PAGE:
Try to consume no caffeine after 7pm on the evening, giving your body enough time to get it out of your system before bed – of course, this time should depend on your intended bedtime. Try to reduce the amount of caffeine drinks you consume in the day; four cups of coffee maximum is about right. If you need to reenergize, then reach for some water instead; dehydration can lead to tiredness and fatigue, remember that.


Good sleep hygiene includes establishing a healthy sleep routine. Having a set, normal sleep routine helps you to have a healthier night’s sleep time and again. It alerts your body to your bedtime, which helps to prepare you for sleep by getting you into the right mindset.

Try to go to sleep and wake up at the same time every day, even on weekends. Catching up on sleep on the weekends can have the opposite effect to what we’re after here. By “catching up” on your sleep, you are setting your sleep routine off-balance, thus confusing your mind and your body clock.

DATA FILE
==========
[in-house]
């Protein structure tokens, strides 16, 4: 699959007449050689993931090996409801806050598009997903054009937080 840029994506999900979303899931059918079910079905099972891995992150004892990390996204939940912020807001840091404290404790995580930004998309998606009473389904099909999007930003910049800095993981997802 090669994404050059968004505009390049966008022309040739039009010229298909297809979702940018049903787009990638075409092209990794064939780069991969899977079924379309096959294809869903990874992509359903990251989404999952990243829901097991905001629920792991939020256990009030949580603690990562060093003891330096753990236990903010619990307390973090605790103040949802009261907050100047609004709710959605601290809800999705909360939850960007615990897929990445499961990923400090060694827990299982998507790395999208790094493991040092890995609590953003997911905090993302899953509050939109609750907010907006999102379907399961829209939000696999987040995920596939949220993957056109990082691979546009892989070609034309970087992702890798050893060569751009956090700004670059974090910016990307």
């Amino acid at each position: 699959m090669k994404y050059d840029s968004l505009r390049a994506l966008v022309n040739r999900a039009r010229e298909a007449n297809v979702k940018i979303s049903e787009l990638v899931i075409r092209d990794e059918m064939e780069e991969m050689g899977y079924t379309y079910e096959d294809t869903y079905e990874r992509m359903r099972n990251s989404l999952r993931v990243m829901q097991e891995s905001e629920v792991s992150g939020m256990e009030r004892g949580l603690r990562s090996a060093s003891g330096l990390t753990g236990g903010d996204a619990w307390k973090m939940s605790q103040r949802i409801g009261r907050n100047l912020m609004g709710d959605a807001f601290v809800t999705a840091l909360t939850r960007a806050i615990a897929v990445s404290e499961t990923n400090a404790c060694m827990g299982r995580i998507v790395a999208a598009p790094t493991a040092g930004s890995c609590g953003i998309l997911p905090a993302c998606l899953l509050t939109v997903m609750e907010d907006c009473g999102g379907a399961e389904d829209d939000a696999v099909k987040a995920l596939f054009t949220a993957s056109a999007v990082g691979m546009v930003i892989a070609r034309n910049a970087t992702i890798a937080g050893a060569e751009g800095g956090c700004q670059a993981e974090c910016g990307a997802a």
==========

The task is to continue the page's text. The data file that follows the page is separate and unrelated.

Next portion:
A key part of your routine should be your wind down routine. This can be whatever you personally find relaxing, and should ideally start around an hour before your intended bedtime. Good ideas for your sleep wind down routine could be: having a bath, reading, meditating (see below), writing a to-do list (see below), listening to relaxing music, and so on. Once you know what works, keep doing it!

Life stresses

An important contributor to poor sleep is stresses in our every day lives. For this reason, it is crucial that you check in with yourself to see if you’re having consistently poor sleep due to something going on in your life. Are you stressed? Strained? Overworked? Anxious? Depressed?